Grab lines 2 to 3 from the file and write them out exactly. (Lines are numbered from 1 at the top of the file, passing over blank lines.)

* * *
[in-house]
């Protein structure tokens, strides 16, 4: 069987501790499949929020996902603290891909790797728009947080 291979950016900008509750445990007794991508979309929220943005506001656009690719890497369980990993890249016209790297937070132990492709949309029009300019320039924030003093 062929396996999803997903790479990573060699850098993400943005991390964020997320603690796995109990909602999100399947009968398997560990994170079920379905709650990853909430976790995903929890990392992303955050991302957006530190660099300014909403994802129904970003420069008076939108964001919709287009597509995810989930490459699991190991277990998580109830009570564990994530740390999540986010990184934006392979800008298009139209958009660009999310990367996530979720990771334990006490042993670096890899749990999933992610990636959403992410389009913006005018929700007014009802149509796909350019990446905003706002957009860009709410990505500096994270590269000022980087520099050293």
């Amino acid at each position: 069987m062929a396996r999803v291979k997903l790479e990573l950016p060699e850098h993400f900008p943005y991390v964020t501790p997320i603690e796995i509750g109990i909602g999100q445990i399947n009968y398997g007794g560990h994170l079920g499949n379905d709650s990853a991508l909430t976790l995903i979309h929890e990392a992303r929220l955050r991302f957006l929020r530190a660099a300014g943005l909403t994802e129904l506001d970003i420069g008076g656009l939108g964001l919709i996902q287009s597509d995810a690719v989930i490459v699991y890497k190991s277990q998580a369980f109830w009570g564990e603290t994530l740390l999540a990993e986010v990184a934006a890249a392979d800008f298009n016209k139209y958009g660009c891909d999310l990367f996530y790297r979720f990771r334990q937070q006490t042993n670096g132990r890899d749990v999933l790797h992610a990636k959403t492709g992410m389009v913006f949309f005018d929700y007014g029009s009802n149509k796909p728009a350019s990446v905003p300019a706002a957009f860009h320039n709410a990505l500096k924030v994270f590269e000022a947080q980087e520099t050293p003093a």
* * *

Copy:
């Protein structure tokens, strides 16, 4: 069987501790499949929020996902603290891909790797728009947080 291979950016900008509750445990007794991508979309929220943005506001656009690719890497369980990993890249016209790297937070132990492709949309029009300019320039924030003093 062929396996999803997903790479990573060699850098993400943005991390964020997320603690796995109990909602999100399947009968398997560990994170079920379905709650990853909430976790995903929890990392992303955050991302957006530190660099300014909403994802129904970003420069008076939108964001919709287009597509995810989930490459699991190991277990998580109830009570564990994530740390999540986010990184934006392979800008298009139209958009660009999310990367996530979720990771334990006490042993670096890899749990999933992610990636959403992410389009913006005018929700007014009802149509796909350019990446905003706002957009860009709410990505500096994270590269000022980087520099050293």
């Amino acid at each position: 069987m062929a396996r999803v291979k997903l790479e990573l950016p060699e850098h993400f900008p943005y991390v964020t501790p997320i603690e796995i509750g109990i909602g999100q445990i399947n009968y398997g007794g560990h994170l079920g499949n379905d709650s990853a991508l909430t976790l995903i979309h929890e990392a992303r929220l955050r991302f957006l929020r530190a660099a300014g943005l909403t994802e129904l506001d970003i420069g008076g656009l939108g964001l919709i996902q287009s597509d995810a690719v989930i490459v699991y890497k190991s277990q998580a369980f109830w009570g564990e603290t994530l740390l999540a990993e986010v990184a934006a890249a392979d800008f298009n016209k139209y958009g660009c891909d999310l990367f996530y790297r979720f990771r334990q937070q006490t042993n670096g132990r890899d749990v999933l790797h992610a990636k959403t492709g992410m389009v913006f949309f005018d929700y007014g029009s009802n149509k796909p728009a350019s990446v905003p300019a706002a957009f860009h320039n709410a990505l500096k924030v994270f590269e000022a947080q980087e520099t050293p003093a």